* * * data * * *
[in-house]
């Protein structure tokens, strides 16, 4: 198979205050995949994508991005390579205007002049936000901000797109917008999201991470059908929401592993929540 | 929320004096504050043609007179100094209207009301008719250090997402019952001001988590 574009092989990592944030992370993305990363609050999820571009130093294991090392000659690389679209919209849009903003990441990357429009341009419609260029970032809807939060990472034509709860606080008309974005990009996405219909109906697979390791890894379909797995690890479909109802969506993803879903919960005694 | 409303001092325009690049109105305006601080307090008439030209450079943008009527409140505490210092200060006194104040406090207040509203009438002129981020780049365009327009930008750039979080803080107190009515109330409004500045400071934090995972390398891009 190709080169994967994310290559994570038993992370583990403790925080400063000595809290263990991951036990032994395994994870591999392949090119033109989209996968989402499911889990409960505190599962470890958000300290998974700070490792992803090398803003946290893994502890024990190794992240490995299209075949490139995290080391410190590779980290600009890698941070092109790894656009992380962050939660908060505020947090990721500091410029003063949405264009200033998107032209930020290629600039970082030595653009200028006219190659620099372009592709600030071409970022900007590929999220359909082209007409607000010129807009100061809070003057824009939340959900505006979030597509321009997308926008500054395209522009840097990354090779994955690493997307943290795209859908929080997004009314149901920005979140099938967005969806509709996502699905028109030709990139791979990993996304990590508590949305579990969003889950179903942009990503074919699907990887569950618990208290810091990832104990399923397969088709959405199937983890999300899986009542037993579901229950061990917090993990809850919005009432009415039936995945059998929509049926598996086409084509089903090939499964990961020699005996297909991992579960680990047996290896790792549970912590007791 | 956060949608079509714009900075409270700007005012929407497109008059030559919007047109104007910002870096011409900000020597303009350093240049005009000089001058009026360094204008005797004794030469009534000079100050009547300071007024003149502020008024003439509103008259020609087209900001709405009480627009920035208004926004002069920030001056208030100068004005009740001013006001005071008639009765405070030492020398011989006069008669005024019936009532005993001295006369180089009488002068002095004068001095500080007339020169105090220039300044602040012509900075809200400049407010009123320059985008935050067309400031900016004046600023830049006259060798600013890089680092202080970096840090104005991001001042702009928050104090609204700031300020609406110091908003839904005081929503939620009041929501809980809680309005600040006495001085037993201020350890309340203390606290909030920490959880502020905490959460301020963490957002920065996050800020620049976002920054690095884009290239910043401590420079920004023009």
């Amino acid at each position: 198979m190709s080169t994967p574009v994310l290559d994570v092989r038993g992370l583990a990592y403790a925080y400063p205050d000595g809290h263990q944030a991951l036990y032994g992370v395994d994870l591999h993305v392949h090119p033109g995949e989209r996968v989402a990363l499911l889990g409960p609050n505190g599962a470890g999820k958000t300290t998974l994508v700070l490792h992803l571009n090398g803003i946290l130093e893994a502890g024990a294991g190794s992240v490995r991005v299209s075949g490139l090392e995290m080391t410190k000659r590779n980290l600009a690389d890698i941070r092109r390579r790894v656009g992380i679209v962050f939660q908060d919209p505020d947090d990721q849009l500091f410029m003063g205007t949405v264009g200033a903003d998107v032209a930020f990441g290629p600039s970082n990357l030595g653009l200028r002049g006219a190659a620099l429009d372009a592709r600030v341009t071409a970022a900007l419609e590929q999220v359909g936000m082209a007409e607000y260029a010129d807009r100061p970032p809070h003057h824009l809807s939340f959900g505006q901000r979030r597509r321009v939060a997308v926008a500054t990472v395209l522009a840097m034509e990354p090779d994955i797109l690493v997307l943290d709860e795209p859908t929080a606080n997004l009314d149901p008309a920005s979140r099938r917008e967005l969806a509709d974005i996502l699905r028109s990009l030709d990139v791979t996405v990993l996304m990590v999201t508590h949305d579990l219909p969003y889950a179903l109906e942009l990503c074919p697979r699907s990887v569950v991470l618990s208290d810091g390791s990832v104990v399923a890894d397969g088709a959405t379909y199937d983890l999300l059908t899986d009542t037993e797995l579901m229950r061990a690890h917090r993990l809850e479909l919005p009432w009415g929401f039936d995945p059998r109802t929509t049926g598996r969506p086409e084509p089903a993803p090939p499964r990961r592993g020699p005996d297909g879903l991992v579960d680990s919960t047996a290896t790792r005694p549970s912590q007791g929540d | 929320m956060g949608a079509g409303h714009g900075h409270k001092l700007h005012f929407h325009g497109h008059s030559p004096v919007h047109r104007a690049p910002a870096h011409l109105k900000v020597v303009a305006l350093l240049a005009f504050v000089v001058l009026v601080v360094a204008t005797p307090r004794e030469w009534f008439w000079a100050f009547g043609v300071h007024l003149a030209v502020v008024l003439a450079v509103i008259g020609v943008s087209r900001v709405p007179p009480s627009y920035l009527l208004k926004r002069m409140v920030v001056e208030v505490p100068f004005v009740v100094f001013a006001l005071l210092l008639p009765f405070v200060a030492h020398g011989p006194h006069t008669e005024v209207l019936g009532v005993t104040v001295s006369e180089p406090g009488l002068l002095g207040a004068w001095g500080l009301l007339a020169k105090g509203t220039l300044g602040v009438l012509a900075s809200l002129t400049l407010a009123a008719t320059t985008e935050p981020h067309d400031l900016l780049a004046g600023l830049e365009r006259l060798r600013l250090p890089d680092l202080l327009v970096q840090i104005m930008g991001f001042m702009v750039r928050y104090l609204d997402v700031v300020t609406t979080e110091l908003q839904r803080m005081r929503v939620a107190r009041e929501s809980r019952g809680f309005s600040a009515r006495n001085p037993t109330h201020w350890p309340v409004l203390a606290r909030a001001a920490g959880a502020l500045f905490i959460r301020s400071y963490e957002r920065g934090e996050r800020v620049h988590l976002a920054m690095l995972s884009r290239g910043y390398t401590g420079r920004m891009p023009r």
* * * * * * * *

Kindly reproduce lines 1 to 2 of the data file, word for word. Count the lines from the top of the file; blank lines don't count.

[in-house]
């Protein structure tokens, strides 16, 4: 198979205050995949994508991005390579205007002049936000901000797109917008999201991470059908929401592993929540 | 929320004096504050043609007179100094209207009301008719250090997402019952001001988590 574009092989990592944030992370993305990363609050999820571009130093294991090392000659690389679209919209849009903003990441990357429009341009419609260029970032809807939060990472034509709860606080008309974005990009996405219909109906697979390791890894379909797995690890479909109802969506993803879903919960005694 | 409303001092325009690049109105305006601080307090008439030209450079943008009527409140505490210092200060006194104040406090207040509203009438002129981020780049365009327009930008750039979080803080107190009515109330409004500045400071934090995972390398891009 190709080169994967994310290559994570038993992370583990403790925080400063000595809290263990991951036990032994395994994870591999392949090119033109989209996968989402499911889990409960505190599962470890958000300290998974700070490792992803090398803003946290893994502890024990190794992240490995299209075949490139995290080391410190590779980290600009890698941070092109790894656009992380962050939660908060505020947090990721500091410029003063949405264009200033998107032209930020290629600039970082030595653009200028006219190659620099372009592709600030071409970022900007590929999220359909082209007409607000010129807009100061809070003057824009939340959900505006979030597509321009997308926008500054395209522009840097990354090779994955690493997307943290795209859908929080997004009314149901920005979140099938967005969806509709996502699905028109030709990139791979990993996304990590508590949305579990969003889950179903942009990503074919699907990887569950618990208290810091990832104990399923397969088709959405199937983890999300899986009542037993579901229950061990917090993990809850919005009432009415039936995945059998929509049926598996086409084509089903090939499964990961020699005996297909991992579960680990047996290896790792549970912590007791 | 956060949608079509714009900075409270700007005012929407497109008059030559919007047109104007910002870096011409900000020597303009350093240049005009000089001058009026360094204008005797004794030469009534000079100050009547300071007024003149502020008024003439509103008259020609087209900001709405009480627009920035208004926004002069920030001056208030100068004005009740001013006001005071008639009765405070030492020398011989006069008669005024019936009532005993001295006369180089009488002068002095004068001095500080007339020169105090220039300044602040012509900075809200400049407010009123320059985008935050067309400031900016004046600023830049006259060798600013890089680092202080970096840090104005991001001042702009928050104090609204700031300020609406110091908003839904005081929503939620009041929501809980809680309005600040006495001085037993201020350890309340203390606290909030920490959880502020905490959460301020963490957002920065996050800020620049976002920054690095884009290239910043401590420079920004023009």